Isobelle Ouzman is committed to working with reclaimed materials. The Seattle, Washington-based artist upcycles old hardcovers for her “Altered Books” series, which combines illustration and sculpture to create enchanted hollows inside of discarded titles. With a blade, Ouzman cuts away layers of pages, converting them into passageways into mysterious worlds. She is drawn to organic shapes and often decorates her “Altered Books” with opulent flora. The books become magical forests that evoke the ways reading fiction allows one to dive into an alternate universe.
Theo Mercier is a young, French artist currently based in Mexico City. Working primarily in sculpture and photography, he often inventively incorporates found objects into his work. He arranges commonplace items in ways that can be grotesque or sexual, playing with the tension between alluring colors and textures and off-putting content.
Oakland-based artist Gabriel Schama creates 3D work using techniques that allow him to play with rhythm and texture. He works with laser-cut wood in his monochromatic pieces and hand-cut, layered paper in his colorful ones. The resulting abstract compositions pulse with undulating, organic shapes and mandala-like structures. With their focus on pattern and geometry, his works are satisfying to look at yet tempting to touch because of their texture. For his next projects, Schama is experimenting with leather, plywood, and acrylics. Take a look at his recent work below.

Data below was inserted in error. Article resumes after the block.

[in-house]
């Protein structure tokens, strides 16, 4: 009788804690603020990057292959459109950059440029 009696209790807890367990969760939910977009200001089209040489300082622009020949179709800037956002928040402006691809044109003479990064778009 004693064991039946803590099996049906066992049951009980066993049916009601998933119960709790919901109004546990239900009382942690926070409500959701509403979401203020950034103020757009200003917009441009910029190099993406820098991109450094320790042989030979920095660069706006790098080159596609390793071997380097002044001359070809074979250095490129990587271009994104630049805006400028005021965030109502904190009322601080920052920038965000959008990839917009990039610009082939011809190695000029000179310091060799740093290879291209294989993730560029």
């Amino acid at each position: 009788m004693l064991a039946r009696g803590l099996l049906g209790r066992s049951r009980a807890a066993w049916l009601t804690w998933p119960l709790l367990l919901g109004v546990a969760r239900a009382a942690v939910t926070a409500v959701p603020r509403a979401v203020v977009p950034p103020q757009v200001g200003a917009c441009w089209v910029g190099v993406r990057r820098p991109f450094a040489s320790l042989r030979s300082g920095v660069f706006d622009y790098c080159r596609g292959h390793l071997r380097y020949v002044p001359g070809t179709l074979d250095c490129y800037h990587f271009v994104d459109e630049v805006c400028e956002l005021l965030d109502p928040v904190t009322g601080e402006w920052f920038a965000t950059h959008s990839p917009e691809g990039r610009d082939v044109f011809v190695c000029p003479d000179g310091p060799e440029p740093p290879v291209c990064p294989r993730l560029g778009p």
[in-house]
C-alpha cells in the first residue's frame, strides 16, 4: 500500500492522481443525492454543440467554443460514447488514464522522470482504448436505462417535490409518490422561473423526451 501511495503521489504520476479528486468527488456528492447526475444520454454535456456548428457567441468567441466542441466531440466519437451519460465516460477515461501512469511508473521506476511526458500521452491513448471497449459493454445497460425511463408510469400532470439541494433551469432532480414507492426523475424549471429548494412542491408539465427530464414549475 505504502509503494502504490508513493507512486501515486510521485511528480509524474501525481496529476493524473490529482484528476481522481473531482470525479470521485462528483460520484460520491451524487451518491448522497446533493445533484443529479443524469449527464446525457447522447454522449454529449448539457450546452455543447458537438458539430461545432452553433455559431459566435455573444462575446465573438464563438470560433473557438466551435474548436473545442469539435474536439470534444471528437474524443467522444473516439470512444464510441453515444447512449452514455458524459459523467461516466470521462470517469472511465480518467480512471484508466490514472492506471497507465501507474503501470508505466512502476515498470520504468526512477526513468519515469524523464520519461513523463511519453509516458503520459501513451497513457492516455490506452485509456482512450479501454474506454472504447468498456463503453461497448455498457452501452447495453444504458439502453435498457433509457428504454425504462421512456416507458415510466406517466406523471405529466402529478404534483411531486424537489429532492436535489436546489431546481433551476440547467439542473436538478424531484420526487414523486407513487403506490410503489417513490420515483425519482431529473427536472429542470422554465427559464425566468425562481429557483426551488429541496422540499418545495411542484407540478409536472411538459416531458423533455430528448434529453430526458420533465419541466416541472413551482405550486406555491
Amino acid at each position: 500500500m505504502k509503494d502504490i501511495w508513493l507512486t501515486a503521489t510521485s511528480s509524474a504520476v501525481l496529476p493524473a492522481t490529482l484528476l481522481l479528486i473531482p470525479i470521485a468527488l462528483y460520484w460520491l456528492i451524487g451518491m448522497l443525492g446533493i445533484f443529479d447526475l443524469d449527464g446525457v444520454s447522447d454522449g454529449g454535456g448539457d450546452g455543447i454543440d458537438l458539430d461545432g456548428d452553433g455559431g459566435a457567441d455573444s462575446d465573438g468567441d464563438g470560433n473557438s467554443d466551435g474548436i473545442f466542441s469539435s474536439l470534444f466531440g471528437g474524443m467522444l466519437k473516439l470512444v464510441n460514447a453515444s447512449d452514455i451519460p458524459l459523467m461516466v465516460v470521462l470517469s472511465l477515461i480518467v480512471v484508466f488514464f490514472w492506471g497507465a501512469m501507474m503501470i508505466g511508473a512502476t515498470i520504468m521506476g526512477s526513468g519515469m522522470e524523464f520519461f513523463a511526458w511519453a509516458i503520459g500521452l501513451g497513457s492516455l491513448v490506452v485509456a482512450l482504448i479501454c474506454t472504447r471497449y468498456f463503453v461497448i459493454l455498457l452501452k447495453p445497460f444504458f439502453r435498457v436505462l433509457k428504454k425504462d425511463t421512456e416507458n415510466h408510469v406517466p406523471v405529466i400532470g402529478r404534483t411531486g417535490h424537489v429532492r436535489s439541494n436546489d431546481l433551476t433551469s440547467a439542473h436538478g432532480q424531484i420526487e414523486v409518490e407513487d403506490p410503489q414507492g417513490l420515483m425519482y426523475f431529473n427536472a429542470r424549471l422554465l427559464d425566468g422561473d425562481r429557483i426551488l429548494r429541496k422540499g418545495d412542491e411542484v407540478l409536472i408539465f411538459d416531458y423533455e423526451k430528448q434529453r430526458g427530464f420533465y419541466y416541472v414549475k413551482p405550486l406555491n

Artists Seth Armstrong and Erik Jones share a fresh sense of drama in their new works, which will debut at Thinkspace Gallery this Saturday. Seth Armstrong’s solo exhibition “The Air is Thick”, accompanied by Erik Jones’ “Color/Full”, immediately sets the tone with his cinematic oil paintings. His images of lit up sky rises, mexican wrestlers, cowboys gathered around a campfire, and nudes in a mysterious desert all make theatrical references. Armstrong’s title refers to the air of anticipation or tension he implements into each. Take a look at our preview of both shows after the jump.
Cathie Bleck depicts the divine feminine with gestural marks that demonstrate the interconnectedness of nature, mythology, and spirituality. Nude goddess characters frolic in the sunshine, with creatures of various species surrounding them. Bleck’s detailed line work is one of the most distinguishing features of her pieces. She creates images through a subtractive process, carving away hand-made pigments from scratchboard and kaolin clay board. “Through the exploration of symbolic narrative imagery, carved into earth’s clay, I speak to relationships that are intrinsic — permeating through human experience,” writes Bleck.
Antler Gallery in Portland has an upcoming group show featuring three distinct talents: Heiko Müller (HF Vol. 33), Lisa Ericson, and John Casey. Opening March 26, “Habitats” allows the three artists to demonstrate new directions in their personal styles. In his new paintings, Müller invites nature imagery to mingle with mythological elements and abstract designs. Casey presents a new series of bold, colorful sculptures and paintings, which greatly contrast with the tightly executed graphite work for which he was formerly known. Ericson’s paintings of mouse-butterfly hybrids are humorous, endearing, and technically skilled. One might be surprised to learn that “Habitat” is Ericson’s first gallery show, but her work matches that of the other two more experienced artists in caliber.